For Fans Of
We’re guessing there were quite a few Meshuggah fans who were expecting to wait a few years before hearing any new material from the Swedish extreme metal outfit (just look at the sizable gap between 2008’s obZen and last year’s Koloss). Although all signs pointed to another lengthy gestation period between releases, the progressive metallers have surprised some by keeping the momentum up with the release of new EP, Pitch Black.
Without drumming up too much excitement about the prospect of new Meshuggah material we’re going to start by reminding you this is an EP, not a new LP. It’s the result of a partnership between the band and Scion AV, who are very kindly offering Pitch Black as a free download here. We suggest you think of this release as a two-track metal morsel, or appetiser, to briefly satisfy extreme metal appetites the world over as we wait for the follow-up to last year’s Koloss.
The EP kicks off with the title-track, a new mid-tempo stomper crammed full of Meshuggah’s signature polyrhythms, time signature shifts and the insanely de-tuned chugging of guitarists Mårten Hagström and Fredrik Thordendal. While it’s not a huge departure in sound for the band, one noticeable difference is Jen Kidman’s vocals being less guttural shout and more sinister growl. The frontman sounds like a man possessed when he snarls about stepping into oblivion and being consumed by voids of perpetual darkness over the course of the track’s six minutes. Add one of the band’s unconventional atonal guitar leads (not a traditional solo in anyone’s book) around the two-minute mark, some hypnotizing droning in the middle followed by a furious outro, and we’re presented with a track that epitomises Meshuggah’s finesse for writing songs that obliterate the boundaries of extreme music.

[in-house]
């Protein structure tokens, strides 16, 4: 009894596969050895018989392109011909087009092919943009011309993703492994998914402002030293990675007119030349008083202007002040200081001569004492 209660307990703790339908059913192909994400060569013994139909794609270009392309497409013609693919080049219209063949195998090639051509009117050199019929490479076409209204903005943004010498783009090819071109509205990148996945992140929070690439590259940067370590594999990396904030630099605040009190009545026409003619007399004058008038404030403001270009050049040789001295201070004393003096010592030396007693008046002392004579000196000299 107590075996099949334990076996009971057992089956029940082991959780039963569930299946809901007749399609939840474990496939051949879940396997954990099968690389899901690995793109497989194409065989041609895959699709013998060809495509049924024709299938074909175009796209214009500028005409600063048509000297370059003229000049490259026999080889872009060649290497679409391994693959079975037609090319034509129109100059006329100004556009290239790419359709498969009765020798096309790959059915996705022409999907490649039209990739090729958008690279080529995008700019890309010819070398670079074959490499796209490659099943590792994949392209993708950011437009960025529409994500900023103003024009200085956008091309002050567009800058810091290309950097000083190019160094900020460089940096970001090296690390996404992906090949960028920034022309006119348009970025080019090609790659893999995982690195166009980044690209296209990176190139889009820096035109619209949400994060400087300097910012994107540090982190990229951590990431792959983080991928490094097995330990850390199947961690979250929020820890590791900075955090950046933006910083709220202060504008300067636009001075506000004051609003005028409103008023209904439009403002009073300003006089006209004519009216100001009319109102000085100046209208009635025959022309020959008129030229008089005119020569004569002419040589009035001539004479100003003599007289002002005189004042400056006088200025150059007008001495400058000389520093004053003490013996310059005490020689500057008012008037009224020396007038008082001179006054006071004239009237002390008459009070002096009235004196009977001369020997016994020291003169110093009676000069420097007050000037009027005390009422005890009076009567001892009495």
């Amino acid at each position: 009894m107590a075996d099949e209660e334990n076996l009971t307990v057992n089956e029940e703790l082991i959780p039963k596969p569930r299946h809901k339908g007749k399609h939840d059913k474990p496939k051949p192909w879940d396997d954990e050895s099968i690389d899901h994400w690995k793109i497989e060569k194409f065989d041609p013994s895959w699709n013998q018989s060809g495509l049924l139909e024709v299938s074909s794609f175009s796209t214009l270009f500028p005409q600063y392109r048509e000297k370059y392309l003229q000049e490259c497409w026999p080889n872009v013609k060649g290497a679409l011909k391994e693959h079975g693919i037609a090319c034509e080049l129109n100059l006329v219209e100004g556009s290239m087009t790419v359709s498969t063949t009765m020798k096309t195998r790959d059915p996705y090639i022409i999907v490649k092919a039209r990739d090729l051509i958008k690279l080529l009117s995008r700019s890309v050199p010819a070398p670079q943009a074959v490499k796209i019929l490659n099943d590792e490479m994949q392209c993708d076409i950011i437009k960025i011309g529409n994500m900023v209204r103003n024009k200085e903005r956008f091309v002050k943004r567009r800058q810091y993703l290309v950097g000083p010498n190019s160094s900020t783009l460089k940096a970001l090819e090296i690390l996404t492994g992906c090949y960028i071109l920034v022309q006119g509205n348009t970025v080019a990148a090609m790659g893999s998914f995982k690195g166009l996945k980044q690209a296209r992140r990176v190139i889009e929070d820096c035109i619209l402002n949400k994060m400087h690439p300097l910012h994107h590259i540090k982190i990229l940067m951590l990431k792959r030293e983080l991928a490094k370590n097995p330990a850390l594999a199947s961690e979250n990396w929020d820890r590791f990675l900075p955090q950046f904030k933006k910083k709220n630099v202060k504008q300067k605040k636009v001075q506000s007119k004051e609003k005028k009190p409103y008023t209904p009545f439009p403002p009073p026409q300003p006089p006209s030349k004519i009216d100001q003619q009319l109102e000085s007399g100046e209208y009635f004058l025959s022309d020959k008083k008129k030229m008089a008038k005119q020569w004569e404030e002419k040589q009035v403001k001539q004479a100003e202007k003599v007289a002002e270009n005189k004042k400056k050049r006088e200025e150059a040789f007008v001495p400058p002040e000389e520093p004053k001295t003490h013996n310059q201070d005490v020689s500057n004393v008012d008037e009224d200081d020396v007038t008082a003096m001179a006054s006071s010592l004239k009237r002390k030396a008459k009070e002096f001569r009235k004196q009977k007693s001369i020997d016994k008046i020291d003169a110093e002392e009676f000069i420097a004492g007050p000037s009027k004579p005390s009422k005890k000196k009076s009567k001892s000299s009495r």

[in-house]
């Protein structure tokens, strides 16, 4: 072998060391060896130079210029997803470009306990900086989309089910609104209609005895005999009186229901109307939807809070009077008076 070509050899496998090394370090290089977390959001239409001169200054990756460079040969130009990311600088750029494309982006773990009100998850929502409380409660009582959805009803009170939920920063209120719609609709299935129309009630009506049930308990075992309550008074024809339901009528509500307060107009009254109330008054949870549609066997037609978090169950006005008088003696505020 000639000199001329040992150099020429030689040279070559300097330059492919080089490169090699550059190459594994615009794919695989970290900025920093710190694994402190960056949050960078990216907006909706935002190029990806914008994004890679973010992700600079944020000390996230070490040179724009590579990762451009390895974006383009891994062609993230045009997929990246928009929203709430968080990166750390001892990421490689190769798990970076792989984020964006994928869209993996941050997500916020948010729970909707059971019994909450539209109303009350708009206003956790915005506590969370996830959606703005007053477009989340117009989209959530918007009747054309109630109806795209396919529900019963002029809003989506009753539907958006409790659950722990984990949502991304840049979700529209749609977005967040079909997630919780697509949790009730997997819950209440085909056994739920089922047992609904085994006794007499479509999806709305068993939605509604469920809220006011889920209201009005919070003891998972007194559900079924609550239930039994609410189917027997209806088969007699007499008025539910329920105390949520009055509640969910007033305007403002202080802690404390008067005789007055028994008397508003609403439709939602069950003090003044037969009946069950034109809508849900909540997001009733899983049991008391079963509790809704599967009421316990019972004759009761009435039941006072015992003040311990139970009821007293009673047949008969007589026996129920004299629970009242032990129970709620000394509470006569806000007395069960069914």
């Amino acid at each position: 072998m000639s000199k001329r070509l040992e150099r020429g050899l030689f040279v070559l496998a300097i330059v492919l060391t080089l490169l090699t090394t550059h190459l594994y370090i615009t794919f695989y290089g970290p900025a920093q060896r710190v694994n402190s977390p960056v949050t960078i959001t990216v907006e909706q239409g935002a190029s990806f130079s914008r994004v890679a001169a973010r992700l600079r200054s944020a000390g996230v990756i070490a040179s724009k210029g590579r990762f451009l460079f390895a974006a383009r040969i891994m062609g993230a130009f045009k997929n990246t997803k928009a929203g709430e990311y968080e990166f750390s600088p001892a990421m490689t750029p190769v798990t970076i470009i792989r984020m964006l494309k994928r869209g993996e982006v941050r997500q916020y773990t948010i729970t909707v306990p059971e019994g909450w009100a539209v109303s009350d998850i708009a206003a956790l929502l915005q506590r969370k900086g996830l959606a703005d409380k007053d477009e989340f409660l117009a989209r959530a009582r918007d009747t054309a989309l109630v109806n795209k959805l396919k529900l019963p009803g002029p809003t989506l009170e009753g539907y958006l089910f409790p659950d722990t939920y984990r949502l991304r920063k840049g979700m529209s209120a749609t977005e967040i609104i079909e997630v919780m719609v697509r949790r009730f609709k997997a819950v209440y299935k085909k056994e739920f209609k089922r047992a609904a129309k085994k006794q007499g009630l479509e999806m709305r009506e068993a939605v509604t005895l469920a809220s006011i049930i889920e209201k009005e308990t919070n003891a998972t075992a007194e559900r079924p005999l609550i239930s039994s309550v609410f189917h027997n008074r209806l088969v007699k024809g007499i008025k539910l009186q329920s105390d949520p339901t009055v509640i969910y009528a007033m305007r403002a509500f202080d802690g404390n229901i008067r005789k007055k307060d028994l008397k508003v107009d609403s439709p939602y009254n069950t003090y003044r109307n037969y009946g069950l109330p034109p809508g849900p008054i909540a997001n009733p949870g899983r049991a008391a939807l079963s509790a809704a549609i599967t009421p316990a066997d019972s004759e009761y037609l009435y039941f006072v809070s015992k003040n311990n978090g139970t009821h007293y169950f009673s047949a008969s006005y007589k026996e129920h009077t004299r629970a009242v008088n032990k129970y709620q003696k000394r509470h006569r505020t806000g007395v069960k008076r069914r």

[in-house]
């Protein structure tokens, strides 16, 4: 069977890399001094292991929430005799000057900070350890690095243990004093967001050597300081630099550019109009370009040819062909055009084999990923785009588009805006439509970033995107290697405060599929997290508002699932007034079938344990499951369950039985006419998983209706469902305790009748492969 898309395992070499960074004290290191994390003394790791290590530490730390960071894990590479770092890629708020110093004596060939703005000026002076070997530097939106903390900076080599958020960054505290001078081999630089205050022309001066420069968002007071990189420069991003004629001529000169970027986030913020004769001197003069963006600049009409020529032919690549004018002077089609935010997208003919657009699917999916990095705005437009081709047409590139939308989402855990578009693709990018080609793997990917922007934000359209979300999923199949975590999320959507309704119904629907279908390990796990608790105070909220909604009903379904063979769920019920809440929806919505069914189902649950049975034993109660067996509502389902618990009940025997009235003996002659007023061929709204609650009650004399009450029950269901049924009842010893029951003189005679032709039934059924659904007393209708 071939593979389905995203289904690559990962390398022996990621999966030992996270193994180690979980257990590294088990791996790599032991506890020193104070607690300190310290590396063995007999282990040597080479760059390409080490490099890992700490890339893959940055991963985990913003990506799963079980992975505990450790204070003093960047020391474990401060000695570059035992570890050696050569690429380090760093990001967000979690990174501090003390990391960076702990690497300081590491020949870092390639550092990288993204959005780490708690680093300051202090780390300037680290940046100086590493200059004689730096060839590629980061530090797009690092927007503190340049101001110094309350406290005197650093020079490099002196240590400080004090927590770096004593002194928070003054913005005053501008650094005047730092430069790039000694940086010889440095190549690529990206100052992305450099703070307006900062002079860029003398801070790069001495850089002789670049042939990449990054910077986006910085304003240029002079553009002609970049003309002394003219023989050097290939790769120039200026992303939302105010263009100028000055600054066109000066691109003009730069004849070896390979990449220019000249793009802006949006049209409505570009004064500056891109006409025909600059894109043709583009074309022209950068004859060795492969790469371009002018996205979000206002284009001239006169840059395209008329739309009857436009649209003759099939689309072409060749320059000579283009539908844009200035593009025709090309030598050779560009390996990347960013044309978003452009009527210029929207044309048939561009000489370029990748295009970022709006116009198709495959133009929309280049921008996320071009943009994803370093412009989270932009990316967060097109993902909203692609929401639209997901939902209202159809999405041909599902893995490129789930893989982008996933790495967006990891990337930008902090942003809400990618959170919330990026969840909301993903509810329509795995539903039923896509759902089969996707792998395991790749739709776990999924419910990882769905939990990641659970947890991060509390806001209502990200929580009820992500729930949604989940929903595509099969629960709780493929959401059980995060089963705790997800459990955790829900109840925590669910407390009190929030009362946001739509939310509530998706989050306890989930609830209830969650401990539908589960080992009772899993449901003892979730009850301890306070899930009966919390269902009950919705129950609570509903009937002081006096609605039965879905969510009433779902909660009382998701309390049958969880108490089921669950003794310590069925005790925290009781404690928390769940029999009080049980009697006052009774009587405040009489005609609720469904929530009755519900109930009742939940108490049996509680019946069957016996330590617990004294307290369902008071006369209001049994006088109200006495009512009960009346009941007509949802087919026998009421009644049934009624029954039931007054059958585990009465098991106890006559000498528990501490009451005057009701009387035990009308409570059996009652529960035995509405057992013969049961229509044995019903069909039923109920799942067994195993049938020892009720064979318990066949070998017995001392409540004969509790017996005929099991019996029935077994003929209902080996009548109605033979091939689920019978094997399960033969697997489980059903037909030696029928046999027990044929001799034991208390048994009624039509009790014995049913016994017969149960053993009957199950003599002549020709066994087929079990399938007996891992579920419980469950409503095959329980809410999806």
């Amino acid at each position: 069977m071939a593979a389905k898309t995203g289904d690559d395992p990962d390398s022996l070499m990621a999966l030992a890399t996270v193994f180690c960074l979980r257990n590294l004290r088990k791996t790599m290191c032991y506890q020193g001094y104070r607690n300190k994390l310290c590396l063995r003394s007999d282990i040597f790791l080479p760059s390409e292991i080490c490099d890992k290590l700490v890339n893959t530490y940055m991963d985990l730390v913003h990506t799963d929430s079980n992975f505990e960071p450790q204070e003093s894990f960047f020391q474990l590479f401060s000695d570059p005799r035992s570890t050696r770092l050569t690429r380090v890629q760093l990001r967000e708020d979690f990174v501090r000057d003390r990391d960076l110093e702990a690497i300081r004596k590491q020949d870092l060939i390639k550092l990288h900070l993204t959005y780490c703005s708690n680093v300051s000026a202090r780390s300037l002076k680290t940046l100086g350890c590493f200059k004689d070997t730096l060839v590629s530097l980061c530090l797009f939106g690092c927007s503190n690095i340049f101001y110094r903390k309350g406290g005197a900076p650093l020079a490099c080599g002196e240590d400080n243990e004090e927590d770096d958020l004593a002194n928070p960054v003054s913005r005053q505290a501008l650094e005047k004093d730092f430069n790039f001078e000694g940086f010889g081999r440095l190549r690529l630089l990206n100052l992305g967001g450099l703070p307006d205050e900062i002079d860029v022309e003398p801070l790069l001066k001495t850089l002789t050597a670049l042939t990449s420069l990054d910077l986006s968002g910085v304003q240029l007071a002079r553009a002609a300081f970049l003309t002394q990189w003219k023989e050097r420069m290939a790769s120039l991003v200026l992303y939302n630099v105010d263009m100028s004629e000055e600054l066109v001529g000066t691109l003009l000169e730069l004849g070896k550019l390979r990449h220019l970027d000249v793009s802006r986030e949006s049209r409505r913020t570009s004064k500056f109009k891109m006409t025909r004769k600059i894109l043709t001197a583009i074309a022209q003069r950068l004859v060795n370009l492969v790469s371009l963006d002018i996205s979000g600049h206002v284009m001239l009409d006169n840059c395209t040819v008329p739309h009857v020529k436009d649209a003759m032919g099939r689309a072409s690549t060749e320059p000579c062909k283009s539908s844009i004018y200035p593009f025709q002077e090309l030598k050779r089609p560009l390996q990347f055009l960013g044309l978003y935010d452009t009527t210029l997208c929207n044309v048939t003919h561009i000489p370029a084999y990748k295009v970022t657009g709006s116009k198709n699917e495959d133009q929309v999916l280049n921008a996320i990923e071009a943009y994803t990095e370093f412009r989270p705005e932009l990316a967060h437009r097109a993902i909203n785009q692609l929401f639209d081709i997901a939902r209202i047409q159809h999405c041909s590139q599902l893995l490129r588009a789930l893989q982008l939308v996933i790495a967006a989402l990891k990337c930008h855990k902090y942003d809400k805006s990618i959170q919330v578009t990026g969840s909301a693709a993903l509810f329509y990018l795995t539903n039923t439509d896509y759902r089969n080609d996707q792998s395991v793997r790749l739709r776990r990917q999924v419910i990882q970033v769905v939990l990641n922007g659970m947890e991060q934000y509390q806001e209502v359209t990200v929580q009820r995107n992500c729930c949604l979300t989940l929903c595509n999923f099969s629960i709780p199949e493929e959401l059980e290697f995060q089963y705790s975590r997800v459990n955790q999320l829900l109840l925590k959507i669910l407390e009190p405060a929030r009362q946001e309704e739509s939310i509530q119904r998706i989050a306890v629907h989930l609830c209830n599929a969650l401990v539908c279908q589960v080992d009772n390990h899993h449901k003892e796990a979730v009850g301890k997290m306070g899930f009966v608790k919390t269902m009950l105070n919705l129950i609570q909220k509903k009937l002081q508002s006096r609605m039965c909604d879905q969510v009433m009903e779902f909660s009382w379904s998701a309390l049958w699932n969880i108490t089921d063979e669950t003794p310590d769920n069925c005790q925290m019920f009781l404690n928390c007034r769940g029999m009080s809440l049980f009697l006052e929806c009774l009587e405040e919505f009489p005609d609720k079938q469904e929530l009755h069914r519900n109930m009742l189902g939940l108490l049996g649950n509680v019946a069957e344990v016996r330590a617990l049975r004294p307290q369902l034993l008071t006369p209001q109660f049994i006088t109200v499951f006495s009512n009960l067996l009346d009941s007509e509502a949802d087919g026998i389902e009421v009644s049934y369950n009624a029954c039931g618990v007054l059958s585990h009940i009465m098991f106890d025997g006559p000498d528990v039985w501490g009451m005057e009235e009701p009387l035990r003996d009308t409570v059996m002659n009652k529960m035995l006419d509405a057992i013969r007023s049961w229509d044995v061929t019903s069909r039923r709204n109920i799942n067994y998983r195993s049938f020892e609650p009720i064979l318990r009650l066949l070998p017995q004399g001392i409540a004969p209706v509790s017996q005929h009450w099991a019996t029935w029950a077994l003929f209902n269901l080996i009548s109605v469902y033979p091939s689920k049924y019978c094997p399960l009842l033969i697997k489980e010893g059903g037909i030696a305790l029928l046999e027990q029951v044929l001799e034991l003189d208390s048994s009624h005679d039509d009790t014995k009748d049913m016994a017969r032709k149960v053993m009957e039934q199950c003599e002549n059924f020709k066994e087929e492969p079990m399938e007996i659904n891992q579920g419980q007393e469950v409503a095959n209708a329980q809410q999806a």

One of the most fascinating things about a band like Meshuggah is they don’t appear to write complex music for the sake of it, rather their unorthodox songwriting comes quite naturally to them. While many songwriters would never dare venture outside the realms of a safe 4/4 time signature, the members of the Swedish outfit seem the most comfortable when they’re experimenting with skittering rhythms and off kilter grooves. This being said, a song like ‘Pitch Black’ may be impressive for its sheer musicianship alone but its most striking feature is that it simply sounds like Meshuggah – something no other band can replicate.
The second half of the EP is a live recording of ‘Dancers To A Discordant System’, a track taken from the band’s 2008 album, obZen. Sure, it’s not exactly a second offering of new material that some of us were hoping for, but it’s still a near 10-minute reminder that Meshuggah are a tight-knit unit in a live setting and that their music isn’t just a bunch of studio trickery.
Pitch Black is further evidence that Meshuggah will continue to be leaders, not followers, in the world of extreme metal. The sheer musicianship contained on this two-track EP is enough to put most other modern metal bands to shame. Let’s just hope it’s an indication of what’s still to come from the innovative Swedes.
1. Pitch Black
2. Dancers To A Discordant System (Live)